Dynegy Inc. (NYSE: DYN) supports the Illinois Multi-Pollutant Standard (MPS) proposal that the Illinois Environmental Protection Agency has filed with the Illinois Pollution Control Board for its consideration and approval.
The rule change, which targets only the Company’s eight MPS-affected coal-fueled generating facilities in downstate Illinois, would replace two sets of annual emission rate limits with a single set of specific annual tonnage limits. The amount of annual emissions allowed would be lower than under the current rule, including a 20% reduction in sulfur dioxide (SO2) emissions from the fleet. All other federal and state air quality regulations, including health-based standards, will remain unchanged and in place.
“Even though this proposal places new fixed limits on allowable emissions from our plants, we support it because it will provide regulatory clarity, consistency and create a single MPS operating group,” said Dean Ellis, Dynegy’s Executive Vice President of Regulatory Affairs. “This will help us in the future to better meet changing electricity demand and preserve jobs, while maintaining very low levels of emissions.
“These plants have already been retrofitted with approximately $2 billion in emission control technology that reduced sulfur dioxide emissions by 90% since 1998, with significant reductions of nitrogen oxides (NOx) and other emissions as well,” Ellis added. “The MPS proposal will cap annual emissions at levels lower than envisioned by the original MPS rule.”
The MPS proposal provides additional environmental and compliance-related benefits, including:
- Allowing for the operation of the eight plants as a single MPS group with simplified annual compliance metrics that are consistent with existing federal programs;
- Imposing new requirements to ensure the continuous operation of selective catalytic reduction (SCR) control systems during the ozone season, and for SCR-controlled units to meet a seasonal limit of 0.10 pounds NOx per million British thermal units (mmBtu); and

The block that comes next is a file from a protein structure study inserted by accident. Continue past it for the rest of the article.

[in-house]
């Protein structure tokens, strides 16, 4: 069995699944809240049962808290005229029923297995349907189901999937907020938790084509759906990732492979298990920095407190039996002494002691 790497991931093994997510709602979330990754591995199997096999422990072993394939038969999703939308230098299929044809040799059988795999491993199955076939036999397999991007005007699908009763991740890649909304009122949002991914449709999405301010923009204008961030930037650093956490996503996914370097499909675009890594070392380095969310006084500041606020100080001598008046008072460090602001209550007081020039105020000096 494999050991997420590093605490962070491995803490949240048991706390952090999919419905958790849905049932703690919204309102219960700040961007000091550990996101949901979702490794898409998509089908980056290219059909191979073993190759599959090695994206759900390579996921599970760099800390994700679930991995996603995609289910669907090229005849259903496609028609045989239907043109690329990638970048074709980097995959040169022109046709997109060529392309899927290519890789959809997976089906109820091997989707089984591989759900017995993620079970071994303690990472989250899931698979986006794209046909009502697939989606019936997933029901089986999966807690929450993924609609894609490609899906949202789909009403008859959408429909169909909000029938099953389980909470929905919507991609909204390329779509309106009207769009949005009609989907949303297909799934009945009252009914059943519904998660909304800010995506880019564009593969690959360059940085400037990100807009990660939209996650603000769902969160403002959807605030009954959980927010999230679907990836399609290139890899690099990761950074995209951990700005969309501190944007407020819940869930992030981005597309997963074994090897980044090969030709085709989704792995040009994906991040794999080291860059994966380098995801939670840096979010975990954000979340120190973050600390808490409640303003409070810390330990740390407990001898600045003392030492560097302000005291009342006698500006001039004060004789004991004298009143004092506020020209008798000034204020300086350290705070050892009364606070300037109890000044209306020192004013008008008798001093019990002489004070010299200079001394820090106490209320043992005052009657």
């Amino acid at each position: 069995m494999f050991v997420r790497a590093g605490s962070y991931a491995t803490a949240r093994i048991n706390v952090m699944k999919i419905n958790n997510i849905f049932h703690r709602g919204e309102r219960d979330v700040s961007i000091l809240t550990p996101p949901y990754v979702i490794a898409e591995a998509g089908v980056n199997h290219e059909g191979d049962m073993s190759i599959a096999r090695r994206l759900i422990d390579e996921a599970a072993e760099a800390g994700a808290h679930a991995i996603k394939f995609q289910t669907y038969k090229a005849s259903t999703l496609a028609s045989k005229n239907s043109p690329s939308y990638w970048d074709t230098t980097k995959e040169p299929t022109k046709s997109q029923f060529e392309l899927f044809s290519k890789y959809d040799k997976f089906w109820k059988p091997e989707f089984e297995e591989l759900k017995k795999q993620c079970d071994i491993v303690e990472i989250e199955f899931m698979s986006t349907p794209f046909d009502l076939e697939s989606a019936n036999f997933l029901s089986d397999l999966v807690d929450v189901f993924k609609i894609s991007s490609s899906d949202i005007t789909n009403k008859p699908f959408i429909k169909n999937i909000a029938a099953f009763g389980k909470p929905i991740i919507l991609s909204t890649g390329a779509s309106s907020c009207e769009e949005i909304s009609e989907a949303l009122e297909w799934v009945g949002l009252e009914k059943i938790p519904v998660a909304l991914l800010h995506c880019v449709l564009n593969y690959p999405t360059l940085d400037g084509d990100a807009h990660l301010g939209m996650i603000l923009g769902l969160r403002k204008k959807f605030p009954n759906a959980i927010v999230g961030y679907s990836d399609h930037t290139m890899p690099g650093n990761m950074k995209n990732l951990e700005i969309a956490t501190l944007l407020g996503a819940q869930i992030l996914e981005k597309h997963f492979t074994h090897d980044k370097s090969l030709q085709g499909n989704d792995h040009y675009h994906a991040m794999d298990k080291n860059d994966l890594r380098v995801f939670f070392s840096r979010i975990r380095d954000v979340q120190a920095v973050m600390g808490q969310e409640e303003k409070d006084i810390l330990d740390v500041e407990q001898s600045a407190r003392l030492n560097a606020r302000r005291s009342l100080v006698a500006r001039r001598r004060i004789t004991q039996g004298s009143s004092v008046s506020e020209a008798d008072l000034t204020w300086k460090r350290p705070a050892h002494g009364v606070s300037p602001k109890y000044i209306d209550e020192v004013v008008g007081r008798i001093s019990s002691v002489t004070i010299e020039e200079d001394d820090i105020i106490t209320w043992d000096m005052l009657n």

- Setting an additional, site-specific annual SO2 limit for the Joppa Power Station.
The International Brotherhood of Electrical Workers, Local 51, (IBEW 51) also voiced its support of the proposed rule. “This new standard will help ensure that power generating facilities are available 24/7 to meet customer demand while providing additional environmental protections,” said John Johnson, IBEW 51 President. “These facilities provide good-paying union jobs for over 700 full-time employees, including 524 IBEW workers, and hundreds of part-time union and building trades jobs.”
At Dynegy, we generate more than just power for our customers. We are committed to being a leader in the electricity sector. Throughout the Northeast, Mid-Atlantic, Midwest and Texas, Dynegy operates power generating facilities capable of producing 28,000 megawatts of electricity—or enough energy to power more than 22 million American homes. We’re proud of what we do, but it’s about much more than just output. We’re always striving to generate power safely and responsibly for our wholesale and retail electricity customers who depend on that energy to grow and thrive.
This news release contains statements reflecting assumptions, expectations, projections, intentions or beliefs about future events that are intended as “forward-looking statements,” particularly those statements concerning Dynegy’s expectations and beliefs regarding the Illinois MPS proposal; future electricity demand; job preservation and emissions levels. These statements are based on the current expectations of Dynegy’s management discussion of risks and uncertainties that could cause actual results to differ materially from current projections, forecasts, estimates and expectations of Dynegy is contained in Dynegy’s filings with the Securities and Exchange Commission (the “SEC”). Specifically, Dynegy makes reference to, and incorporates herein by reference, the section entitled “Risk Factors” in its 2016 Form 10-K and subsequent Form 10-Qs. Any or all of Dynegy’s forward-looking statements may turn out to be wrong. They can be affected by inaccurate assumptions or by known or unknown risks, uncertainties and other factors, many of which are beyond Dynegy’s control.